FIRST CENTRIFUGAL PUMP BY E. P. ALLIS COMPANY
FOR JONES ISLAND

The first centrifugal pump built by E. P. Allis & Co. was rated at a capacity of 70 million gallons per day. It was built for pumping sewage at Jones Island, Milwaukee.

Large Centrifugal Pump

E.P. Allis Co. provided this large centrifugal pump to the Jones Island sewage plant.

In the 1880's, Milwaukee was confronted with a growing problem of sewage disposal. In 1884, Edwin Reynolds devised a centrifugal sewage pump that was largest in the United States at that time. It had a capacity of seventy million gallons per day. Its twelve-foot impeller was driven by a tandem-compound Corliss engine directly connected to the vertical pump shaft. Installed at the northeastern edge of Jones Island, this successful unit was in continuous use for thirty years at this pumping station. This was the first centrifugal pump built by E. P. Allis & Co., which was the predecessor firm of Allis-Chalmers Corporation.

This centrifugal pump played an important role in helping to deal with part of Milwaukee's sewage problems of the time. Toward the end of the decade of the 1880's, Milwaukee's population was rapidly approaching 200,000; and the city had nearly 165 miles of sewers. The main problem was the sluggishness of the Milwaukee, Menomonee, and Kinnickinnic Rivers; virtually stagnant at some times of the year, they produced unpleasant odors referred to delicately as the river nuisance. Resentment increased as more people recognized the public health danger of sewage flowing through the most populous section of a great city. For more than two years resentment continued to develop as the belief grew that it was harmful to the public health to have the sewage of the great city of Milwaukee pouring into its main streams.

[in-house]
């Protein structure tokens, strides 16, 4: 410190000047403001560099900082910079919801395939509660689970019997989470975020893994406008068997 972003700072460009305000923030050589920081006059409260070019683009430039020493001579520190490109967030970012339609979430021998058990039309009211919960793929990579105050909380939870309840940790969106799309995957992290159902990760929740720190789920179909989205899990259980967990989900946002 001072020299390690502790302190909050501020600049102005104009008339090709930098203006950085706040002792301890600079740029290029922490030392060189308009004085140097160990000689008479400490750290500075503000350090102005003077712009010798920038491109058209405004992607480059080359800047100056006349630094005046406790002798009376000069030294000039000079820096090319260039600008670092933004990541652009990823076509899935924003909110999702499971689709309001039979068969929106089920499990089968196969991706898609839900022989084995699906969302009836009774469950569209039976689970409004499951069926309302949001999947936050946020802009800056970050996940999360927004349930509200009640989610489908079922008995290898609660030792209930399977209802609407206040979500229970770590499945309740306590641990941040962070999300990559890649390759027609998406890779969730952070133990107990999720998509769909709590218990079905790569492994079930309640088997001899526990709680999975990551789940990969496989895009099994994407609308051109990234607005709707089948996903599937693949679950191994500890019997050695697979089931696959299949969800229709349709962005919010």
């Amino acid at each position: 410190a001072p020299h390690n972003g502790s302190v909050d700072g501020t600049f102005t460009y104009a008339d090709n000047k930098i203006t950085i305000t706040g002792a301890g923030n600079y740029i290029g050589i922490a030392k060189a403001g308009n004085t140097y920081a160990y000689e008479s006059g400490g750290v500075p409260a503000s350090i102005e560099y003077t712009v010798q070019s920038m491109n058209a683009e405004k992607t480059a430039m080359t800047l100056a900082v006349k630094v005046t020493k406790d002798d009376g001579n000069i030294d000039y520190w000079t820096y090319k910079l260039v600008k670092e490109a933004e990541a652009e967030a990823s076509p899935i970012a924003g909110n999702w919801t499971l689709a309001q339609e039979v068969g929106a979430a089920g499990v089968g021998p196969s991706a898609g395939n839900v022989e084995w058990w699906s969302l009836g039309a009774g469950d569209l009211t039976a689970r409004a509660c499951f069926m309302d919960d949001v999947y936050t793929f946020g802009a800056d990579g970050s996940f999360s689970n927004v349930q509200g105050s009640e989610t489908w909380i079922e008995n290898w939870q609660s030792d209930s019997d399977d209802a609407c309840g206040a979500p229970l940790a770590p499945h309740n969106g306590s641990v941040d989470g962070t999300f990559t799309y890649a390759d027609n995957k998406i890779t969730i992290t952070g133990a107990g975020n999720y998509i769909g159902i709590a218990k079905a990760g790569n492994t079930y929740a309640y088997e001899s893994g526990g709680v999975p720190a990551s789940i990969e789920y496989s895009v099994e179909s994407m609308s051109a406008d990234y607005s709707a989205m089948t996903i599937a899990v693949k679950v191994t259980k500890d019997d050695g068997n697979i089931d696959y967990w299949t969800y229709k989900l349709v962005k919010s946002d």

At that time the sewerage system was under the control of the Board of Public Works of the City of Milwaukee. The first regular system of construction was begun in 1869. It was in the form of a combined system, which disposes of both sewage and surface drainage storm water, and the sewers were large enough to carry off the rush of such drain off at the time. In addition, another 247 miles of sewers had been constructed by 1897, not including the additional four miles of the so-called Menomonee special sewer.

This Menomonee special sewer intercepted all sewage emptying into the Menomonee Valley from the north and south and received all the sewage from the slaughter-houses, factories, and ships located on its line in the valley. In addition, the Menomonee sewer line also conveyed about 70,000,000 gallons of river water from the ends of various canals, slips, and rivers in the valley to the sewage pumping station at the lake shore south of the harbor. This sewer was built of brick along the river. An inverted siphon was built and laid in the dredge river to carry the sewage to Jones Island.

At that time, the river was only 200 feet across; it has since been widened to 600 feet. The place where the Allis centrifugal pump had been installed is now part of the widened area under water. The sewage was ejected into the lake without treatment during the next several decades. However, the same pumping station provided sewage for experimental work in 1914 that resulted in developing the new activated sludge process for improved treatment of sewage.